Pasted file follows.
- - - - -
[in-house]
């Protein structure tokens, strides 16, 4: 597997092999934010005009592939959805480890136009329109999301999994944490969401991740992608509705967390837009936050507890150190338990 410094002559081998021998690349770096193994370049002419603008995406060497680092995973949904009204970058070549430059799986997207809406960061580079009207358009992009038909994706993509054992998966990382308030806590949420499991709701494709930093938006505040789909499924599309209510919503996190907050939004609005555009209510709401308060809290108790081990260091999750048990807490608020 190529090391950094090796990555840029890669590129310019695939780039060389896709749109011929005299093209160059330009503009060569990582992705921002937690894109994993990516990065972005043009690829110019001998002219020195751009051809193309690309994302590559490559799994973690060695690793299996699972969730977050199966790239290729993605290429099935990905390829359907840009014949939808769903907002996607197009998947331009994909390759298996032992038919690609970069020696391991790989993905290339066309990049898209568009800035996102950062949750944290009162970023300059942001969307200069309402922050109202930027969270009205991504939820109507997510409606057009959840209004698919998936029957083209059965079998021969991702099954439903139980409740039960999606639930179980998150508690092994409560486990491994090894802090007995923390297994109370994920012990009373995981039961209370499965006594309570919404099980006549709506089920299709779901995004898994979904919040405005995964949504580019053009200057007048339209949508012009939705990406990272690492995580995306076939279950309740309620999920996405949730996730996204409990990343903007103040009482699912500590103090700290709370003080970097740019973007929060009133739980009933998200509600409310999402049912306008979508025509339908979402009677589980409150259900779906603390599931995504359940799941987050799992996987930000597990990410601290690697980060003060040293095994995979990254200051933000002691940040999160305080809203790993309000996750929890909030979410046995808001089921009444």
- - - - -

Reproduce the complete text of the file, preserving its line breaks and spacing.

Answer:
[in-house]
């Protein structure tokens, strides 16, 4: 597997092999934010005009592939959805480890136009329109999301999994944490969401991740992608509705967390837009936050507890150190338990 410094002559081998021998690349770096193994370049002419603008995406060497680092995973949904009204970058070549430059799986997207809406960061580079009207358009992009038909994706993509054992998966990382308030806590949420499991709701494709930093938006505040789909499924599309209510919503996190907050939004609005555009209510709401308060809290108790081990260091999750048990807490608020 190529090391950094090796990555840029890669590129310019695939780039060389896709749109011929005299093209160059330009503009060569990582992705921002937690894109994993990516990065972005043009690829110019001998002219020195751009051809193309690309994302590559490559799994973690060695690793299996699972969730977050199966790239290729993605290429099935990905390829359907840009014949939808769903907002996607197009998947331009994909390759298996032992038919690609970069020696391991790989993905290339066309990049898209568009800035996102950062949750944290009162970023300059942001969307200069309402922050109202930027969270009205991504939820109507997510409606057009959840209004698919998936029957083209059965079998021969991702099954439903139980409740039960999606639930179980998150508690092994409560486990491994090894802090007995923390297994109370994920012990009373995981039961209370499965006594309570919404099980006549709506089920299709779901995004898994979904919040405005995964949504580019053009200057007048339209949508012009939705990406990272690492995580995306076939279950309740309620999920996405949730996730996204409990990343903007103040009482699912500590103090700290709370003080970097740019973007929060009133739980009933998200509600409310999402049912306008979508025509339908979402009677589980409150259900779906603390599931995504359940799941987050799992996987930000597990990410601290690697980060003060040293095994995979990254200051933000002691940040999160305080809203790993309000996750929890909030979410046995808001089921009444």